Helping international students ‘find their voice’ through identity exploration
Self-awareness can positively affect students’ employment outcomes
Career development tailored to international students is a necessary component of a broader institutional educational strategy that involves many stakeholders. However, barriers hamper co-operation between organizations that offer career and personal development services to international students (e.g. higher-education institutions, non-profit and grassroots organizations). Drawing from my experience as a career development facilitator in a grassroots organization called Empower International Students, I discuss the importance of identity exploration and I present an innovative tool that can be used by career practitioners to help international students and newcomers “find their voice” in their career development.
Barriers to employability
It is essential for career professionals to understand the experiences of international students in their host country to leverage identity exploration as a career development tool. In Canada, the academic environment is generally welcoming to international students. Approximately 93% of students are satisfied (55%) or greatly satisfied (38%) with their Canadian educational experience (Canadian Bureau, 2018). However, outside of school, students might encounter various forms of discrimination, including career-related discrimination. International students have to quickly adapt to a relatively unknown and unpredictable job market in a position of disadvantage (compared to domestic students).
Two of the most apparent barriers are a lack of experience in the host market and the absence of a social and professional network in the host country. A third barrier is employers’ misperceptions or lack of awareness of work policies and legislation relating to international students (Berquist et al., 2019). For example, our students often report that employers have serious concerns about the legal framework to hire a student with a post-graduation temporary work permit. These challenges have contributed to creating a student population that is highly concerned about their employability prospects.
“It is essential for career professionals to understand the experiences of international students in their host country to leverage identity exploration as a career development tool.”
International students also directly experience career-related discrimination. Employers are about 40% more likely to select a candidate with an English-sounding name versus someone with an “ethnic” name (Banerjee et al., 2018). Further, international students who identify as visible minorities or BIPOC (Black, Indigenous, people of colour) might face additional challenges (Statistics Canada, 2020).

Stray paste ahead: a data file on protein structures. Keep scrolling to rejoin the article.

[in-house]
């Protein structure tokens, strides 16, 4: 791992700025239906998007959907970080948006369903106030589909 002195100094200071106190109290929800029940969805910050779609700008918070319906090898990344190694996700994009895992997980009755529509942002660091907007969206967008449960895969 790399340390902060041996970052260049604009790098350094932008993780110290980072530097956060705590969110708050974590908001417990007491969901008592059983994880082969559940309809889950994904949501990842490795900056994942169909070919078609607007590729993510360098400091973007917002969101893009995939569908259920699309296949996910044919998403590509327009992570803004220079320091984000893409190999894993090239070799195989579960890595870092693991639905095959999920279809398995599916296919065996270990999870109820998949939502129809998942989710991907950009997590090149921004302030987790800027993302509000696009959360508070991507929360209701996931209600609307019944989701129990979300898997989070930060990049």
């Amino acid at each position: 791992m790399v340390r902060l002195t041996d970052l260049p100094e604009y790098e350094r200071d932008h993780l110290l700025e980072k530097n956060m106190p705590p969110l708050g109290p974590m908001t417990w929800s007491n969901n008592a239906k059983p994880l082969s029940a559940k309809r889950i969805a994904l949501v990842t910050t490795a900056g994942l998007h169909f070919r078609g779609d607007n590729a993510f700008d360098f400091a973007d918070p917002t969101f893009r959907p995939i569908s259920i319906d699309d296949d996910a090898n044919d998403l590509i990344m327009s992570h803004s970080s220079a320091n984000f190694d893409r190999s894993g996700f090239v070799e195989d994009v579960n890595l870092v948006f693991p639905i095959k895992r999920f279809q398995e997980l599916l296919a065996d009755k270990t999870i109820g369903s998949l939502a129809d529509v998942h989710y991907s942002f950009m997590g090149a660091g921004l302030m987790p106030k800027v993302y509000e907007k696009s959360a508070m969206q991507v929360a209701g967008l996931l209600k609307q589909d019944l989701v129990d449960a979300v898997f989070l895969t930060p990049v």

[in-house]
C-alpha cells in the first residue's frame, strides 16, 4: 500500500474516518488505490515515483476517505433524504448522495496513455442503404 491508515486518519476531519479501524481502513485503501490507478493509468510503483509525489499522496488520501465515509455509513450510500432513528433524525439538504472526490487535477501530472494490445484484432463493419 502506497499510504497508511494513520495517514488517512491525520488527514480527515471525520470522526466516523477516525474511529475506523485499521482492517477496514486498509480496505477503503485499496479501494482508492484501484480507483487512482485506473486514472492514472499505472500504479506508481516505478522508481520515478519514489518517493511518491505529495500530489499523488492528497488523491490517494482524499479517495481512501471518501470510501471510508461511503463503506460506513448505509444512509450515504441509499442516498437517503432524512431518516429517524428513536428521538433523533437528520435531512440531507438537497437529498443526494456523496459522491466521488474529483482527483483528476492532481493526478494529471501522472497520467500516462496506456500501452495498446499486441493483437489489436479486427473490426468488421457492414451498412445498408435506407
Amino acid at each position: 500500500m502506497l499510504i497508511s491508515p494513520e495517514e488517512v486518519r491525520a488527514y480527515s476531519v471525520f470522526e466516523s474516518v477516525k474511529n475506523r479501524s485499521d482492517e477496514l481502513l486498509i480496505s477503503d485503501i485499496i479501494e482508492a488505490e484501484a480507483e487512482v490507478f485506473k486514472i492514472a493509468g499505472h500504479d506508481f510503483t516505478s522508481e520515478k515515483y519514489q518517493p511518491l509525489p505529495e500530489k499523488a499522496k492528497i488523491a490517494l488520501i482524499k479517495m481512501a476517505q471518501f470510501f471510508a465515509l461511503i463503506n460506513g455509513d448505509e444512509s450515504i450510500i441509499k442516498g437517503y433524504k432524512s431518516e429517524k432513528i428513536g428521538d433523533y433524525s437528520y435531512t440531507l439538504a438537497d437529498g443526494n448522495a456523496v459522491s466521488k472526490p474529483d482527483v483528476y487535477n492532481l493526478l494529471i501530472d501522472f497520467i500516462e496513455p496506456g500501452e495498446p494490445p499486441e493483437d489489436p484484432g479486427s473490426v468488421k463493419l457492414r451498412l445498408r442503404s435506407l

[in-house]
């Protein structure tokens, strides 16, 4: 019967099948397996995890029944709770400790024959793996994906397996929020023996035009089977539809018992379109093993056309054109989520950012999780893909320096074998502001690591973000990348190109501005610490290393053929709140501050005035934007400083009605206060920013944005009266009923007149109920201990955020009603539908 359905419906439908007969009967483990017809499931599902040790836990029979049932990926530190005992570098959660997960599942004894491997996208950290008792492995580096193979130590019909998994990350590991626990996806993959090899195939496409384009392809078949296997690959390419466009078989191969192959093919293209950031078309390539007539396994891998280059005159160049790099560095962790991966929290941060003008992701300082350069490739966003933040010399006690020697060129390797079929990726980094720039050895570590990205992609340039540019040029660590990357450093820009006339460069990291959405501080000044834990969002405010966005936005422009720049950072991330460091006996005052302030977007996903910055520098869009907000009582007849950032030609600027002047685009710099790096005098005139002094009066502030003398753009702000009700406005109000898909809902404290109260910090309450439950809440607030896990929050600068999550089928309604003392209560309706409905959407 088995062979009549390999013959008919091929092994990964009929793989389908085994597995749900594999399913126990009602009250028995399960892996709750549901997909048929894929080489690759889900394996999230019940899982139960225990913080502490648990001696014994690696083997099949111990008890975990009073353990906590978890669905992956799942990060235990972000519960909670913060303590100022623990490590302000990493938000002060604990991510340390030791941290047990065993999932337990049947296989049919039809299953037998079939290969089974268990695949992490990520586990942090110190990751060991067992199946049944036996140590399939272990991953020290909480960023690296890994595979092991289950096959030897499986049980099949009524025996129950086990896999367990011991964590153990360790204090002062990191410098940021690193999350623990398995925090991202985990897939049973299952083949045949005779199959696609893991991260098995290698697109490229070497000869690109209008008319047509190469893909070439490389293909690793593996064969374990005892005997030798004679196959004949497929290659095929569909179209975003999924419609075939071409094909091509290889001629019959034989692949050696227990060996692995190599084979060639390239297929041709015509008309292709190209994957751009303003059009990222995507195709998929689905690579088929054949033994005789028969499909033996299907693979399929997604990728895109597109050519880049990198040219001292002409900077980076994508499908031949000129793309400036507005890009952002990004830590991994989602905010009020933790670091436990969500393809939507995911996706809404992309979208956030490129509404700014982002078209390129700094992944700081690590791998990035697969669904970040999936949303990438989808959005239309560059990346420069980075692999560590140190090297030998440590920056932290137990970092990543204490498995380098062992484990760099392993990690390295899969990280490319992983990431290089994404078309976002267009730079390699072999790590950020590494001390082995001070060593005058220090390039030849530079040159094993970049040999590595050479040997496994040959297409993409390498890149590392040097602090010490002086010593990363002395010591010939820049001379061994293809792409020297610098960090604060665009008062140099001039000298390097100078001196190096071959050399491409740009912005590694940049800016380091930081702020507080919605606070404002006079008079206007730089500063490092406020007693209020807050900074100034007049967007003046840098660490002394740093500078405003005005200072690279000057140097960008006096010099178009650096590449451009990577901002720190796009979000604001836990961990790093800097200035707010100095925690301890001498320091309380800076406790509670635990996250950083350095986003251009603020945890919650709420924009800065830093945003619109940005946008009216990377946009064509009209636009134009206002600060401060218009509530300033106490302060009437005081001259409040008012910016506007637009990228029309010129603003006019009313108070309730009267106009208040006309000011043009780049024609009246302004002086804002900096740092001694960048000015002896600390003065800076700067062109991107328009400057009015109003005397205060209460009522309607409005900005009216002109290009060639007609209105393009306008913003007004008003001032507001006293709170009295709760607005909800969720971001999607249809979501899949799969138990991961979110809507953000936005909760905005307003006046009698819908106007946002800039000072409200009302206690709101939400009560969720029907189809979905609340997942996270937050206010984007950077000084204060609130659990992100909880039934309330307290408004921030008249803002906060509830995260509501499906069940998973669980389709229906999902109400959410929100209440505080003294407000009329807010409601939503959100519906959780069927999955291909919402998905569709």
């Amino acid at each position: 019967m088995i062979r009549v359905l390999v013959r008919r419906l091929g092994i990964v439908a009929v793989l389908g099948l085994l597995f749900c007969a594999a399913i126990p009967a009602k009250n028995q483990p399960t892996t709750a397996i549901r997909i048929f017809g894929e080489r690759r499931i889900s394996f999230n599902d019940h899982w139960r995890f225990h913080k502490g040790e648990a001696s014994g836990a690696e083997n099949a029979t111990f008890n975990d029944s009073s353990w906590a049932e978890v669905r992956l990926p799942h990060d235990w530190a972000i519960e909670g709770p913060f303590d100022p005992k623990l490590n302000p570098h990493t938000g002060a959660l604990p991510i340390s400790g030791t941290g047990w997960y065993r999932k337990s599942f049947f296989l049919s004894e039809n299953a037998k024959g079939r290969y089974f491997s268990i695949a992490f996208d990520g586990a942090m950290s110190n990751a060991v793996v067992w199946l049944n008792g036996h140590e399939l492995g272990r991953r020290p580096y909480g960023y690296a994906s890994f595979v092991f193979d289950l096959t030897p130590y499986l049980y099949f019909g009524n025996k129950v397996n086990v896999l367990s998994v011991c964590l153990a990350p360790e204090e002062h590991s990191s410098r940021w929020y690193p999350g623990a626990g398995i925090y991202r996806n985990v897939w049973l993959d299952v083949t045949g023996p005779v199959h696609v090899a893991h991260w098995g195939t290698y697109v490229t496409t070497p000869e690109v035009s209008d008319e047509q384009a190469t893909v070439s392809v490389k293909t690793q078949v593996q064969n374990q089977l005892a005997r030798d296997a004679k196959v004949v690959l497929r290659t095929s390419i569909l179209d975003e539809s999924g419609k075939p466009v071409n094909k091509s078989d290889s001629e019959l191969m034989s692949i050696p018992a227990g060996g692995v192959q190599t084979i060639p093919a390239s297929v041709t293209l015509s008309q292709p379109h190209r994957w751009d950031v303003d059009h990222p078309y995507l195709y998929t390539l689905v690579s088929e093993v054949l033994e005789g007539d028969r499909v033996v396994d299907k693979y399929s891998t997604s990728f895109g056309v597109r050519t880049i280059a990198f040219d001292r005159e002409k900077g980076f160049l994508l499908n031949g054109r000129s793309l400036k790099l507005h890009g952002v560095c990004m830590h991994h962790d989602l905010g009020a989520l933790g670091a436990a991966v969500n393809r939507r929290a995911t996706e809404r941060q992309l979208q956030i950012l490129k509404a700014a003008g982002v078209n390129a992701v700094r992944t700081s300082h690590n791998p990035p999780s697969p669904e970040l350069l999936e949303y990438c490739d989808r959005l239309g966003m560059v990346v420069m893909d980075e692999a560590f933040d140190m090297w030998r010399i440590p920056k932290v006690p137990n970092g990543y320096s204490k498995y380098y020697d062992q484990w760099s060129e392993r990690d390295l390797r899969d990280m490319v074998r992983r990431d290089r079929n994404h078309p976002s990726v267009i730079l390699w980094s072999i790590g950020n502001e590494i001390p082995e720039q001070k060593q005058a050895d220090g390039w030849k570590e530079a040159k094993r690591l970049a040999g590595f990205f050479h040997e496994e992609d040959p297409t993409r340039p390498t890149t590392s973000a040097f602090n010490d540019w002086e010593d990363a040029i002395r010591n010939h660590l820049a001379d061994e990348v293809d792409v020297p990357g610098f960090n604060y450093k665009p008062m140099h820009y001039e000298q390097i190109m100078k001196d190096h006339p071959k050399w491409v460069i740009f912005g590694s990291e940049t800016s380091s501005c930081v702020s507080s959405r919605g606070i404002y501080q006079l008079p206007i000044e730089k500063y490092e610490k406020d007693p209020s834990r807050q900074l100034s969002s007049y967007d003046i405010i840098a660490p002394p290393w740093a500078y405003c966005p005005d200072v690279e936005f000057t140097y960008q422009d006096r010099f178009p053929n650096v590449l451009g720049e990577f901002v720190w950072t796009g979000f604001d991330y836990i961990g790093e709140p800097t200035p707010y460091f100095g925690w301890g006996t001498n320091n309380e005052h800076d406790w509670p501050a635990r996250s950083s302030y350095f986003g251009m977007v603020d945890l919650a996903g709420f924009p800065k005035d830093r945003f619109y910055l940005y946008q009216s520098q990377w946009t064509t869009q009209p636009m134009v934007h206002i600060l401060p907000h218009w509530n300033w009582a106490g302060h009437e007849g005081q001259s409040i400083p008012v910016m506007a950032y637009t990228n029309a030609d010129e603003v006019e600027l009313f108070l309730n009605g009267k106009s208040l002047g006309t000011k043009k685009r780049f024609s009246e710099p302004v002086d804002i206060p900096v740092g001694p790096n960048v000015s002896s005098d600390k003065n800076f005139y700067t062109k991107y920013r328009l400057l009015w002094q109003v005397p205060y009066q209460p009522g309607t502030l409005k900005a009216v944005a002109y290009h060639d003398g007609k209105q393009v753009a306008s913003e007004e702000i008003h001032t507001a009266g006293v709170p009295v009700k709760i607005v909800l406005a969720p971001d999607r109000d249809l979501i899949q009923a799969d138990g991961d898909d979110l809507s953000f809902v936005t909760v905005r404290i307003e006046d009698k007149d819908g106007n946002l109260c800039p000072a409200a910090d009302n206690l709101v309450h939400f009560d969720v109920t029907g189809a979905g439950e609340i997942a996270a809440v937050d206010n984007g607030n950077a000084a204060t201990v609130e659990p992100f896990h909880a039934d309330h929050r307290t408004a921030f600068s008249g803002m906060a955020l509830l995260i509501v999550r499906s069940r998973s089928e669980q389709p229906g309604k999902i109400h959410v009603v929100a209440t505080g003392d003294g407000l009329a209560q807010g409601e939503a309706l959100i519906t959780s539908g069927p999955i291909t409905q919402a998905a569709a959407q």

Finally, annual tuition fee increases are far higher for international students than domestic students. While there is a 2% yearly increase cap in tuition fees for domestic students in BC, there is no regulation for international students’ fees. This issue has ethical implications for our profession because post-secondary institutions’ rationale for increased tuition fees is expanding support services (including career support) dedicated to international students. However, students have also reported that they have not seen significant changes in the quality and quantity of support dedicated to them (Hyslop, 2019).
Furthermore, sudden and unexpected increases in tuition fees might push students to work more than the 20 hours/week permitted by their visa. This tense financial situation has predictable consequences for their well-being and future employability prospects.
Given this scenario, institutions should not set unrealistic expectations of idyllic integration, but rather strive to equip international students with crucial skills in cultural competence, self-awareness/advocacy and self-determination. The extension of career services should be key to these educational objectives, in line with the International Student Barometer’s indication that “future career impact” has become students’ primary motivator for studying abroad (Ripmeester, 2019, as cited in Reichert, 2020).
The key to career success and empowerment
One of the main goals of higher education is developing self-aware and socially conscious individuals who can confidently transfer their skills from the classroom to the workplace. Ideally, students are ready to enter the workforce with a sense of empowerment from knowing who they are and what they have gained from their academic journey. However, the current situation is far from ideal.
More from Careering
Equipping international students to navigate culture difference in job search
Developing trans-inclusive career resources for students
Working with Muslim clients: Adopting multicultural and social justice counselling competencies
In this respect, educational and career objectives intersect. Career professionals need to recognize that international students’ personal and socio-cultural development is substantially different from that of local students. International students need to have opportunities to explore their cultural identities (and even the biases that affect them).